Food News

World Festival Miami: Valet Hell

It seemed troubling yesterday morning when only 140 of the $125 tickets for World Festival Miami at the Palms had sold. But a crowd of at least 300 showed and was greeted by bright-eyed, smiling kids who benefit from Common Threads, a nonprofit that educates mostly low-income children about the

importance of nutrition and physical well-being. The chefs had prepped for 325, according to Palms executive chef Frank Jeanetti.

In the resort-like lobby of the

Palms Hotel, reps from chef Michelle Bernstein's Michy's

greeted guests to the right, while Common Threads founder, chef Art

Smith, presented to the left. A station of complimentary Fiji water

was a nice touch, and butler passed around champagne.

On the

terrace, silent-auction tables featured gift certificates, baskets of goodies, and

bottles of wine. Bars stocked with donated wines and spirits were set up as well. In either corner of the event, world musicians

played, providing a gentle soundtrack to the evening.

Around the perimeter of the terrace, chef Mark Zeitouni, of the

Standard's Lido Restaurant & Bayside Grill, offered shrimp,

mushroom, asparagus, and ginger pot stickers. A logjam formed around

Chef Jeanetti, who warmly welcomed guests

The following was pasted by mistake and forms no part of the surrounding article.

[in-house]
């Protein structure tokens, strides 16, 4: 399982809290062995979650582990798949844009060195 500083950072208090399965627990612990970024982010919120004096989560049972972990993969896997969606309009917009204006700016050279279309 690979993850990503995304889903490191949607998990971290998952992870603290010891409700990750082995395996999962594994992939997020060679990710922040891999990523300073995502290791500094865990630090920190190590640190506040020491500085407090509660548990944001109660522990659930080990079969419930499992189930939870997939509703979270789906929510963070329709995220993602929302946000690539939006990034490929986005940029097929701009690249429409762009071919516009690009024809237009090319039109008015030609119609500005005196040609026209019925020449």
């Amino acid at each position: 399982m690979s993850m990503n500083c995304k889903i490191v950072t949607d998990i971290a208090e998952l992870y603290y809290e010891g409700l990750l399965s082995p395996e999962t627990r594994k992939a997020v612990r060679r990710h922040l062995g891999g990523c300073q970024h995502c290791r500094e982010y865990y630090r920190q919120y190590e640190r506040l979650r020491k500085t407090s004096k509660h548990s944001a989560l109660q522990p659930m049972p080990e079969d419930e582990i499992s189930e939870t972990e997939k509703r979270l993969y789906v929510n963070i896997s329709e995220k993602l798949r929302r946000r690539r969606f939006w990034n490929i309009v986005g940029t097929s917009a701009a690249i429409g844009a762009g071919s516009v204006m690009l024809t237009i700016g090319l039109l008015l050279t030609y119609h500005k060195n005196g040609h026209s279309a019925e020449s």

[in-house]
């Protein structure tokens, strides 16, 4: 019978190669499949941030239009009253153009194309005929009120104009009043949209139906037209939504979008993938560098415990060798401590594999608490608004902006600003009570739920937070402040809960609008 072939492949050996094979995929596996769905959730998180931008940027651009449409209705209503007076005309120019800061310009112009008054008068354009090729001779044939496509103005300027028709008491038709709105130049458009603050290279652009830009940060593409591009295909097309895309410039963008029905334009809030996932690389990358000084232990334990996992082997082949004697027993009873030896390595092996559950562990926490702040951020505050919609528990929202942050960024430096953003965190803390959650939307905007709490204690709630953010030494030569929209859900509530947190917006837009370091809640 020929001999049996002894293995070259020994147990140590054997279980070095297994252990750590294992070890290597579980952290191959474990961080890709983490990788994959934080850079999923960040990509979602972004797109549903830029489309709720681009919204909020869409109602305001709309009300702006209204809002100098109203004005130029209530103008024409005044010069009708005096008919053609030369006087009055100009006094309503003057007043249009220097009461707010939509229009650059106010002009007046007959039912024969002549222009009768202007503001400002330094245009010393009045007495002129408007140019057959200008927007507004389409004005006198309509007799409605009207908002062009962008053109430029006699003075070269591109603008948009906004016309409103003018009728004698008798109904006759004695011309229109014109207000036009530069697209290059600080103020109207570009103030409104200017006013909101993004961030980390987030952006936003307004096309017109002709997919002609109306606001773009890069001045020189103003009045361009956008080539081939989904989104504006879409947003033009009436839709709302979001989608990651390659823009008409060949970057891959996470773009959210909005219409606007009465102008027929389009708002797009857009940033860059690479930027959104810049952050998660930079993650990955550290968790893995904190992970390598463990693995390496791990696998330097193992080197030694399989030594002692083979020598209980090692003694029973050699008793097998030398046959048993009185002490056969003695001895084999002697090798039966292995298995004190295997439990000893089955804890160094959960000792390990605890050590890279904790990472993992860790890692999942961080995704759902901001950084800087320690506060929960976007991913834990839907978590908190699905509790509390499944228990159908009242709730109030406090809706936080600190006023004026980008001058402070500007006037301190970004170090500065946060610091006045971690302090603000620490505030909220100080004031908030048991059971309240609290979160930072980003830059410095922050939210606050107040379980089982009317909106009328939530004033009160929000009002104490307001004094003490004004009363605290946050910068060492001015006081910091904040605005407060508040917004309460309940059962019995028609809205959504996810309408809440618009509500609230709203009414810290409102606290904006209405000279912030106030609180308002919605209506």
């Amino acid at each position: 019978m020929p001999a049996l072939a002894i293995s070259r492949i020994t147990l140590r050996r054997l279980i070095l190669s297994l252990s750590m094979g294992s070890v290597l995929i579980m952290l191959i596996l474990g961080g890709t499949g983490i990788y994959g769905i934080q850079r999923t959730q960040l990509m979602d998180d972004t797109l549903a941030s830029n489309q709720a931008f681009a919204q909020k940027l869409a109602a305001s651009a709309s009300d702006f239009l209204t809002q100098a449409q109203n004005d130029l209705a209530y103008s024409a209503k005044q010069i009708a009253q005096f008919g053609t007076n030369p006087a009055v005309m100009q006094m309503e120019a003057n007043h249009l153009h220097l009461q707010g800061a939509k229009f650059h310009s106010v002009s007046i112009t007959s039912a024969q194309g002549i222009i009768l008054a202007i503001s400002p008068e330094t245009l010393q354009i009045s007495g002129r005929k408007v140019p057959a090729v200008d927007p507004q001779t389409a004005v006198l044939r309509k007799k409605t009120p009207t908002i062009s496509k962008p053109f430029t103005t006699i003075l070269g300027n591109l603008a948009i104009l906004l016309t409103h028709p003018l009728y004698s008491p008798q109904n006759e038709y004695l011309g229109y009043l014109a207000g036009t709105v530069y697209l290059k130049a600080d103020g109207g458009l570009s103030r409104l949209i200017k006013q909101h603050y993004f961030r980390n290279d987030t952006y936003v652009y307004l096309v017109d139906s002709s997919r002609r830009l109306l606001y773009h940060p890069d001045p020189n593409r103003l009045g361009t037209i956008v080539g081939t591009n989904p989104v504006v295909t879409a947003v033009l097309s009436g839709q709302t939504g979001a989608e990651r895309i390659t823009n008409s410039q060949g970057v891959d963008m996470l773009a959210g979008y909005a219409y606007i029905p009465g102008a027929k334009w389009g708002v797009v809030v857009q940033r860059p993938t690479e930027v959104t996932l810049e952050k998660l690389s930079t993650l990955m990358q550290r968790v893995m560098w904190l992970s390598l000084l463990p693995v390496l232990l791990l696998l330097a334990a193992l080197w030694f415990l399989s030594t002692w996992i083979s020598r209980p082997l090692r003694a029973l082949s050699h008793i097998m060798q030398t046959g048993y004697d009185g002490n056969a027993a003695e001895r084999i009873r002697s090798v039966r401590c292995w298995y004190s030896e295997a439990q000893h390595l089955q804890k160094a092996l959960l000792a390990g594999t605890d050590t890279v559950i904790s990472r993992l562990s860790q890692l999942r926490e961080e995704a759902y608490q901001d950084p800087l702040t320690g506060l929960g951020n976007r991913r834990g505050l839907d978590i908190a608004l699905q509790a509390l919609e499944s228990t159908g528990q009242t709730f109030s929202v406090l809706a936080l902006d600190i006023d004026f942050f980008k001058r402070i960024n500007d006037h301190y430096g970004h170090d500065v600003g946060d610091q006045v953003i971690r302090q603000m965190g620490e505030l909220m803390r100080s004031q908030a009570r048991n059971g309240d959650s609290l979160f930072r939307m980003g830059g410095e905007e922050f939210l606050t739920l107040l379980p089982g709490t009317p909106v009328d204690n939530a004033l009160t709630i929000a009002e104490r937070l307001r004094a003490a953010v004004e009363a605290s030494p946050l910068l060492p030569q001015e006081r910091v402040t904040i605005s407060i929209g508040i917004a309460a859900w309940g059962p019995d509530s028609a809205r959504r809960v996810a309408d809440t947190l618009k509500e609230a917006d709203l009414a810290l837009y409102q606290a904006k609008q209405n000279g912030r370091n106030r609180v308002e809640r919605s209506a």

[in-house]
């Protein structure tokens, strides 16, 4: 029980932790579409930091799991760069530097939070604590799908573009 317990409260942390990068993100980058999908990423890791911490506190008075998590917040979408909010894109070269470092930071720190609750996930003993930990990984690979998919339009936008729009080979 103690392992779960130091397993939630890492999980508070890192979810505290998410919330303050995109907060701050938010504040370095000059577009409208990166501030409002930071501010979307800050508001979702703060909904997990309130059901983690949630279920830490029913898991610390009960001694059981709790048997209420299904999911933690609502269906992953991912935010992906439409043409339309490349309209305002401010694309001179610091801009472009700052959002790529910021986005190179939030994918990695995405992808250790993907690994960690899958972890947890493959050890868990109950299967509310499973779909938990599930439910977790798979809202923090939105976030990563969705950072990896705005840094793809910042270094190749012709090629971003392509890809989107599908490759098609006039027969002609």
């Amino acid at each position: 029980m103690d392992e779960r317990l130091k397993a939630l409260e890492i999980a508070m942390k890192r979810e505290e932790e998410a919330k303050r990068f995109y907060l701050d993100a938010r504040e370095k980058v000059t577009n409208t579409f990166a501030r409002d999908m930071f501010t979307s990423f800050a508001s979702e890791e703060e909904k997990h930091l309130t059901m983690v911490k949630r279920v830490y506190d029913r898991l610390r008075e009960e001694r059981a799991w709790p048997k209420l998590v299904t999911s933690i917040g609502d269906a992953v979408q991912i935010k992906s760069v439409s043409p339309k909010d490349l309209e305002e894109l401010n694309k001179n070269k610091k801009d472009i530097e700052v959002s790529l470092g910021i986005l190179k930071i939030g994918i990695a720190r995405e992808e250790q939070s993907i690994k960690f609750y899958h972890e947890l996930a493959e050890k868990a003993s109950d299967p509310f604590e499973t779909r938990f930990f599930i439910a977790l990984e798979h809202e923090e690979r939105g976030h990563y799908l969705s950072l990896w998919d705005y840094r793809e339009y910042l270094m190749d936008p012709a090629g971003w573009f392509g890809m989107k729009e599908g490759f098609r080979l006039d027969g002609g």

with guava-habañero shredded beef short ribs on a Manchego cheese

arepa with cilantro. "It's one of my favorite events that we've hosted," he said.

Area 31's chef, John Critchley,

who showed no signs of defeat following Miami New Times' recent Iron

Fork event, prepared seared yellowtail snapper with roasted pumpkin

purée and salsa verde. The only dessert offering was anything but

disappointing. Essensia's assistant pastry chef, Samantha Frei, along with her Common Threads helper, served passion fruit panna cotta with

chocolate almond meringue.

The terrace was packed. A few more

cocktail/highboy tables could have been placed, and service could

have been better. Glasses piled up along walls. Disposable plates

gathered on tables. Though the valet parking was a reasonable $9, the 45-minute wait was not. A hundred people grew impatient waiting for cars. An impromptu coffee and tea

station was set up as an apology.

Chef Jeanetti says that because the event was so well received, the Palms and Common Threads are planning to host the second

annual event next year. He assures that the valet parking situation will be remedied by then.

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John Zur